Say I do a CALL with 'step over' and the routine never returns... windbg 'hangs'

Pressing ctrl+break restores windbg but on "ntdll!DbgBreakPoint", not inside my prog.
What can I do?

Sorry to ask this question here... couldn't find a better forum..
Posted on 2010-12-14 13:18:31 by aleksaZR
You may be attempting to debug a program that doesn't want to be debugged.  Seriously, check out IsDebuggerPresent and you can fathom from there.  If you are trying to debug commercial apps you can count on tricks like this being in there.  I've personally used this in the past, as well as many more advanced tricks, to prevent certain apps from being reversed...

http://msdn.microsoft.com/en-us/library/ms680345(VS.85).aspx
Posted on 2010-12-14 20:20:51 by p1ranha
aleksaZR,

Usually “step over” means “execute 'til next instruction”. That means that if that instruction doesn't execute (I know, that doesn't qualify for good literacy ;)), debugger won't stop.
Posted on 2010-12-15 03:16:50 by baldr
"Step over" means that the debugger doesn't step into the call, but executes the call and steps to the first instruction after the call.
If the call never returns for some reason, the debugger will never break again.
You'll have to "Step into" to see what goes wrong inside the call.
Posted on 2010-12-15 04:50:31 by Scali

You may be attempting to debug a program that doesn't want to be debugged.


No, I'm the author of the code.


If the call never returns for some reason, the debugger will never break again.


That sucks.. Guess I'll revert to SoftICE.
Posted on 2010-12-15 05:07:29 by aleksaZR
Quite an extreme step - using SoftIce to debug userland code is like cracking a walnut with a sledgehammer.

DEBUGGING BASICS
Since you are the author, you have a good idea of what loops might exist behind this call, you are familiar with your own program's sourcecode.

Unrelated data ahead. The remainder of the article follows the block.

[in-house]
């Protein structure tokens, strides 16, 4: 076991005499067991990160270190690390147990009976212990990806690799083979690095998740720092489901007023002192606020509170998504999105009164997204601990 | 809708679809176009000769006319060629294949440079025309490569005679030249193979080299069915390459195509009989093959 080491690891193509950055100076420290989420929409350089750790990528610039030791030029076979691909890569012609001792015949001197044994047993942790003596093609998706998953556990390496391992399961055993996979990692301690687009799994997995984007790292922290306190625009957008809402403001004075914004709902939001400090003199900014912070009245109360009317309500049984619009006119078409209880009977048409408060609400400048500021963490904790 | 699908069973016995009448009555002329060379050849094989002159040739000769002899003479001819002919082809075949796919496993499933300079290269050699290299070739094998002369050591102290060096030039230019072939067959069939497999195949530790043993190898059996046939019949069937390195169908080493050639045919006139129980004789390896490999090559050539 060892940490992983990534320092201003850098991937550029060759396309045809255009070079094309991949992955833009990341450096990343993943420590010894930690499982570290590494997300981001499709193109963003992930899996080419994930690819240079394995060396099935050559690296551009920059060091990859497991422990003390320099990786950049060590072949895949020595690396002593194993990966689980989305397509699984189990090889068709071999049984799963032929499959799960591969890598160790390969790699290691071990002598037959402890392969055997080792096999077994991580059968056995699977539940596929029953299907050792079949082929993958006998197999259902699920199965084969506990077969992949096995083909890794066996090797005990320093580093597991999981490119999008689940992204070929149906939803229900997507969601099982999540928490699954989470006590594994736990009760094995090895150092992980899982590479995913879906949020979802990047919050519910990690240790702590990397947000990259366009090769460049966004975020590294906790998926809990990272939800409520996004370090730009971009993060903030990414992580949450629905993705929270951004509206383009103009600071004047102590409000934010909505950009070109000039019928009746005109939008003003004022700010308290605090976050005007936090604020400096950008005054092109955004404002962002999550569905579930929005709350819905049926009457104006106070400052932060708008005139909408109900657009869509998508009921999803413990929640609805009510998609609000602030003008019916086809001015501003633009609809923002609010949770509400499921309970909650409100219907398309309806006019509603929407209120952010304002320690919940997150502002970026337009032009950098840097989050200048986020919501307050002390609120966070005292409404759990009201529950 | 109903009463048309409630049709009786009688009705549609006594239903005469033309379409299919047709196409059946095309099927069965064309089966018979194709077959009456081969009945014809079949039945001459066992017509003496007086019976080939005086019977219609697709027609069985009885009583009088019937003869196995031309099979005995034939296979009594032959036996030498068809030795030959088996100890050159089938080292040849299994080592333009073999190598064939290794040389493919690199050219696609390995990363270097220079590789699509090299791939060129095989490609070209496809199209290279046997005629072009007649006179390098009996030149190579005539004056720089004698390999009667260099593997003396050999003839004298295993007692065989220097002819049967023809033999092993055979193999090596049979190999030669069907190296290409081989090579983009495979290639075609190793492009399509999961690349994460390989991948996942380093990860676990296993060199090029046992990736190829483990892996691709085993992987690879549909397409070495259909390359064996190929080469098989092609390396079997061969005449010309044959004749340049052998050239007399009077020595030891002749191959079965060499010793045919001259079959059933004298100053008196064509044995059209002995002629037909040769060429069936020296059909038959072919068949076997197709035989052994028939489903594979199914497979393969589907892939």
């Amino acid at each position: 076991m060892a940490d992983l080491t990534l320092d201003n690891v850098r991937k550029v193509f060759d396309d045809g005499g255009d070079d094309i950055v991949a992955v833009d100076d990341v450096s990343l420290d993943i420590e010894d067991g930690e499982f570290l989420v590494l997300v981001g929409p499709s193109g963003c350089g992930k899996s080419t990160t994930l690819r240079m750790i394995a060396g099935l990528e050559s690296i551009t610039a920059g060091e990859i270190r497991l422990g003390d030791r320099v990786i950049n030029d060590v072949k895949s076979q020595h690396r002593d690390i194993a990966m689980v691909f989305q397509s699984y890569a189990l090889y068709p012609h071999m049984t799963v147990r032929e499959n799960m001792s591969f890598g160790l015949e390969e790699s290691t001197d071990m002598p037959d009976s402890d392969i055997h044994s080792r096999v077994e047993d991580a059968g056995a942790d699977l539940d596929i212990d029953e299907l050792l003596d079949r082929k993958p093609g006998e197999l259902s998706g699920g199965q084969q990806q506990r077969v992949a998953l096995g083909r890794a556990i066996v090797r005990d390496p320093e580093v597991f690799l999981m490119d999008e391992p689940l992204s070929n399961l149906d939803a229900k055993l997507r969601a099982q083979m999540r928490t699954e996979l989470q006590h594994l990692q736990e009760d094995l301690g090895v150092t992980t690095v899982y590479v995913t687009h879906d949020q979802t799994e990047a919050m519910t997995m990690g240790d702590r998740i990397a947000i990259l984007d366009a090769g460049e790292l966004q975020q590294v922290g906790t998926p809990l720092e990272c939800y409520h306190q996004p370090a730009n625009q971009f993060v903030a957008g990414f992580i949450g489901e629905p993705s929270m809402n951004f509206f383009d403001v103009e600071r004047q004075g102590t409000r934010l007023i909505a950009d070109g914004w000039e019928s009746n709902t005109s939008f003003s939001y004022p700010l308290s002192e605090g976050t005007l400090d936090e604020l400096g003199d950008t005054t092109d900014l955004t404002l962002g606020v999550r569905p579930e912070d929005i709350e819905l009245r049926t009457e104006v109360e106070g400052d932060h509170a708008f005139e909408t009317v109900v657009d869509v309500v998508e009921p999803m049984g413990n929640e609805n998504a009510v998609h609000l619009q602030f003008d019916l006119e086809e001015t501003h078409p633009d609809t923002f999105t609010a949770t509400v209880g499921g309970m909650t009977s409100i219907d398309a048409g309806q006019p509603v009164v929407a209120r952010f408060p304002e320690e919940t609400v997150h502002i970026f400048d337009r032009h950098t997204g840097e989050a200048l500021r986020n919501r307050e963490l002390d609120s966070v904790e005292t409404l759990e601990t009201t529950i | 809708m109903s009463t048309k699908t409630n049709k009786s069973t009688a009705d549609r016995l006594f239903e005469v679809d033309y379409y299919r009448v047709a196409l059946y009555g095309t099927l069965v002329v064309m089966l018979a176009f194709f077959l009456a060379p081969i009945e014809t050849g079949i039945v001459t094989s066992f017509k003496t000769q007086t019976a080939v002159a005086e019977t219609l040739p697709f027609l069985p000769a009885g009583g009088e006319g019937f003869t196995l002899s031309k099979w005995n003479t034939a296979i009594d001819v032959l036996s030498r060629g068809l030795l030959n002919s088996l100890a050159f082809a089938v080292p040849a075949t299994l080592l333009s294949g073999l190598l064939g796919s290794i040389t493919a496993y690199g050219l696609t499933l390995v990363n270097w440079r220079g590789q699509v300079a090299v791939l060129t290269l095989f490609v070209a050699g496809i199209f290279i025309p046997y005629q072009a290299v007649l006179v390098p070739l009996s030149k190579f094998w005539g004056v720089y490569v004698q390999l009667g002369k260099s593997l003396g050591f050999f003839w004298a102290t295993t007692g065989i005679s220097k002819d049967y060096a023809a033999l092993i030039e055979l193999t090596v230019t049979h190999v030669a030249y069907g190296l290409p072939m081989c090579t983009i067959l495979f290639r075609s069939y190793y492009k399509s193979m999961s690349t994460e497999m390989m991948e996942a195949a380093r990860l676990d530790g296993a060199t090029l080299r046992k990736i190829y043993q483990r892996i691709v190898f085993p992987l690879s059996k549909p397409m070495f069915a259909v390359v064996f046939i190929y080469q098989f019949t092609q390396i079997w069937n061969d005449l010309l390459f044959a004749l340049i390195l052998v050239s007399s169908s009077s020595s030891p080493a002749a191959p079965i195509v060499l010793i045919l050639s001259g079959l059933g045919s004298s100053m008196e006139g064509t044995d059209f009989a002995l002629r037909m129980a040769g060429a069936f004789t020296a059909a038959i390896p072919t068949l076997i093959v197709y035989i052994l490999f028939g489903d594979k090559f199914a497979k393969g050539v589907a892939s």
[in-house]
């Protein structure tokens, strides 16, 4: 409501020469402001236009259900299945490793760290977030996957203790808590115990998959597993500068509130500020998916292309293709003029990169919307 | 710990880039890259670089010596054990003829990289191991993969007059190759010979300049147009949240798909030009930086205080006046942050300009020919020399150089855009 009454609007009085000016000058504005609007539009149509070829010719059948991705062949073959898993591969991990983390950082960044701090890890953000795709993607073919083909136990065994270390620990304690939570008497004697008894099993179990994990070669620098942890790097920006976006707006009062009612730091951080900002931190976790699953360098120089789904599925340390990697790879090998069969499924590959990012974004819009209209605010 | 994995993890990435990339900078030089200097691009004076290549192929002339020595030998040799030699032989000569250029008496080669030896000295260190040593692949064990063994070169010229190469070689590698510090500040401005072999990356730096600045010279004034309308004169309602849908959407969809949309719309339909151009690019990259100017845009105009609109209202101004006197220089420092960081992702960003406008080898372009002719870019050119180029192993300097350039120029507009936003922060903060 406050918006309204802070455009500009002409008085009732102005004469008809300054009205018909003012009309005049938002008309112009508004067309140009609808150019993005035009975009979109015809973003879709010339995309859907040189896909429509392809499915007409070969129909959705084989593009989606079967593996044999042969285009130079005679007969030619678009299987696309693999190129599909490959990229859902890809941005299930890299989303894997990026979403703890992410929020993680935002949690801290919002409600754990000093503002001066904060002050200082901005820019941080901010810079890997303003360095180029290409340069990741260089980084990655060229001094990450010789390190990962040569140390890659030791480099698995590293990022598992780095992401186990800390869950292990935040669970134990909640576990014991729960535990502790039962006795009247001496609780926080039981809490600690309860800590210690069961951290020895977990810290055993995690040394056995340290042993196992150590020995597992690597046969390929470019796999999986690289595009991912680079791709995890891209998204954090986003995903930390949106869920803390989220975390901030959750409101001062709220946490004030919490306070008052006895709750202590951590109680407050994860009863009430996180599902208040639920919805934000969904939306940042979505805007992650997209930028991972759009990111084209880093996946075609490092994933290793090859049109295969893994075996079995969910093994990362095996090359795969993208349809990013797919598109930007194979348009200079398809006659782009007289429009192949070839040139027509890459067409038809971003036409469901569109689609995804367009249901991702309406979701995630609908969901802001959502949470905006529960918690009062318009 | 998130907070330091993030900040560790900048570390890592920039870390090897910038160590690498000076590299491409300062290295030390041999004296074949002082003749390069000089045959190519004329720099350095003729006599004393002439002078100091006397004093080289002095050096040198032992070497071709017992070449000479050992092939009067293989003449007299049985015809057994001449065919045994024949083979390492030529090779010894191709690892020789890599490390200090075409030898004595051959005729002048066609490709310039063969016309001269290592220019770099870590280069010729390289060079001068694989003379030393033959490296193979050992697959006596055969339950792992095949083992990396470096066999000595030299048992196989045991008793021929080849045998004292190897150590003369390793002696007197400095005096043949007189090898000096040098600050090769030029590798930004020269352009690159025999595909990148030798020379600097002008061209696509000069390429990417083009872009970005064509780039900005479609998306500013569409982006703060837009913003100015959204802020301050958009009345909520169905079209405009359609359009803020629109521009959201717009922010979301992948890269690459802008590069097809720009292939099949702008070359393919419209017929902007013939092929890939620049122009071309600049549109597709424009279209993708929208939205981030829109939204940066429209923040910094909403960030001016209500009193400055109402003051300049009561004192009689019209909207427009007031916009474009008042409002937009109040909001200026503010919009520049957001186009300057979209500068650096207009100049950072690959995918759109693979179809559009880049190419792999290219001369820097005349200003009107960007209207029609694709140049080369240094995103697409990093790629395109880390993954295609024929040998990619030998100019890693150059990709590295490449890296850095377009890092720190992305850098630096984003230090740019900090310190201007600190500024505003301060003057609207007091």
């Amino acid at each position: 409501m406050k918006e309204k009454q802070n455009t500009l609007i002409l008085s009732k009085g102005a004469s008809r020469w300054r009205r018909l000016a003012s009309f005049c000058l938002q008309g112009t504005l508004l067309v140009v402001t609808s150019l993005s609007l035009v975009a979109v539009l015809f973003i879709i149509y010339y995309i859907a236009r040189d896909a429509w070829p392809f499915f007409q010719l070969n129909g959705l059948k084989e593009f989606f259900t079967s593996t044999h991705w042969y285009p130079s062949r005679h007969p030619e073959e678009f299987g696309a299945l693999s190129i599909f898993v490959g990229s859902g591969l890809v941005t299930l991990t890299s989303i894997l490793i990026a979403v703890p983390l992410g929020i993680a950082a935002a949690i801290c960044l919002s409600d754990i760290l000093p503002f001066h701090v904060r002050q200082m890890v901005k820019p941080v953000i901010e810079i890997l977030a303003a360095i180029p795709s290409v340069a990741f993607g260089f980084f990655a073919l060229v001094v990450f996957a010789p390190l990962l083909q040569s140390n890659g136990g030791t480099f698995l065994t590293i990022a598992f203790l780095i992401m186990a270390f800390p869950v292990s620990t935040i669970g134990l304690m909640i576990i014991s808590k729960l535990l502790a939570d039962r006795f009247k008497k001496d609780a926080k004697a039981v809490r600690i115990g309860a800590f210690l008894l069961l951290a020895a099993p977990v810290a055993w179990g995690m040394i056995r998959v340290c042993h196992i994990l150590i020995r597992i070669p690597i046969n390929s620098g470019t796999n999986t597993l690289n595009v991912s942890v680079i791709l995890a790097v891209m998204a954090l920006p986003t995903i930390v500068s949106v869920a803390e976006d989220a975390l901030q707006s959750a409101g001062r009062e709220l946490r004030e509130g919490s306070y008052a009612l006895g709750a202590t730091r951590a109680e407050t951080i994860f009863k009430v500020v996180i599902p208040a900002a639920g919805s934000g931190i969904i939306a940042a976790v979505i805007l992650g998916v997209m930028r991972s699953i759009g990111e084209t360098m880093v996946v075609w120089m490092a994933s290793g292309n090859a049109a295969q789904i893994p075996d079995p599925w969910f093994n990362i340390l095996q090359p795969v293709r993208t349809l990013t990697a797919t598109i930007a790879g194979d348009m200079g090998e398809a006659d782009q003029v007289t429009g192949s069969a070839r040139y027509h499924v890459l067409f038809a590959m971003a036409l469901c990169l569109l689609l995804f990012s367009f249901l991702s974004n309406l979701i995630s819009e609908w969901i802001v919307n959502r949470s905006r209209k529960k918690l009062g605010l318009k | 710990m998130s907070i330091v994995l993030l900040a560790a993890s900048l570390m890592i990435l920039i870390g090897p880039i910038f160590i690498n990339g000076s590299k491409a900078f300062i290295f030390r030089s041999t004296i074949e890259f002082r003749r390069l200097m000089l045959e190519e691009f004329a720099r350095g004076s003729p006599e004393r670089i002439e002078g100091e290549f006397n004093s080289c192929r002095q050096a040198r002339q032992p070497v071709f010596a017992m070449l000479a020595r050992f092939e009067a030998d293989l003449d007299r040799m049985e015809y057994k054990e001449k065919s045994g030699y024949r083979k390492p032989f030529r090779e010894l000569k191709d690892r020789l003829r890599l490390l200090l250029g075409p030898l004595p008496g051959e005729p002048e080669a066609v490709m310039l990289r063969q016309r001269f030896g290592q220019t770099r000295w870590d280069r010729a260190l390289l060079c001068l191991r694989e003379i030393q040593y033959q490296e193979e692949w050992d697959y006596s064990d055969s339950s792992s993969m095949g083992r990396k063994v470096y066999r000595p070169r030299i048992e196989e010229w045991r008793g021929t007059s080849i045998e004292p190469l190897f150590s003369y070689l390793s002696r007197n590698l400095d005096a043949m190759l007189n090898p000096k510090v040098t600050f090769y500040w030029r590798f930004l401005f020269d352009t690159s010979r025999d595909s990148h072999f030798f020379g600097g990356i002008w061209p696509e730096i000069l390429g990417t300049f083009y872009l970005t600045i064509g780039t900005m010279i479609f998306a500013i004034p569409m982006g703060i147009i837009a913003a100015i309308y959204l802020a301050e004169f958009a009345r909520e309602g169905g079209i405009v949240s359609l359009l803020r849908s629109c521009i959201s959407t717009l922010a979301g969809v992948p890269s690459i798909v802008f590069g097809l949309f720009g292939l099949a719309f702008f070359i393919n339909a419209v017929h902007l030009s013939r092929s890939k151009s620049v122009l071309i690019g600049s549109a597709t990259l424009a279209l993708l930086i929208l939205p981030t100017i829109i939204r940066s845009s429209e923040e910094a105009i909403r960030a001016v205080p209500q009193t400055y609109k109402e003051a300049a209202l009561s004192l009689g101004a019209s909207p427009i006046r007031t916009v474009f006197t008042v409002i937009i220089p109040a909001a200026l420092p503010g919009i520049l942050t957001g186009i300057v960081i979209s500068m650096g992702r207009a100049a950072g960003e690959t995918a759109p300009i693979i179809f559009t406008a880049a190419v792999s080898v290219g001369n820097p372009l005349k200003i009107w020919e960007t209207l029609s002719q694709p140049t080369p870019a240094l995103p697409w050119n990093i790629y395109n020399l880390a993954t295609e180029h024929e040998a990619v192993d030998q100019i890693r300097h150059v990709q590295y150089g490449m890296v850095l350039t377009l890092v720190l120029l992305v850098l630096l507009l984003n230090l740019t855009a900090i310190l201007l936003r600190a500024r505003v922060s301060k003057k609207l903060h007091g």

I would recommend OllyDBG, you can break out anytime and it will show you where you landed, that's enough for debugging pretty much any userland application... just take a look at the code where you landed, and if you don't recognize it (at all), you can step backwards or forwards until you do.
Save the ice for kernelside / extreme stuff :)

DEBUGGING AT RUNTIME
If you still have trouble finding this infinite loop, try adding a few "int 3" instructions deliberately into your sourcecode, in order to help you accelerate the search and also to help you get your bearings.. you might like to introduce one right before that call for example, and step into / over the code behind it.
Also consider adding some kind of log output in the "potentially offensive" functions behind this call.
You might write messages to a textfile or another application's text controls or something ;)
This can definitely help you trace the infinite loop since you'll see infinite log messages in the output stream...
Posted on 2010-12-15 06:25:48 by Homer

You might write messages to a textfile or another application's text controls or something ;)
This can definitely help you trace the infinite loop since you'll see infinite log messages in the output stream...


The OutputDebugString() API function is very nice for that.
It writes to a special debug output stream, which you can monitor with a program such as dbmon. If you use Visual Studio, it will automatically display the debug stream in your output window.
Posted on 2010-12-15 07:18:19 by Scali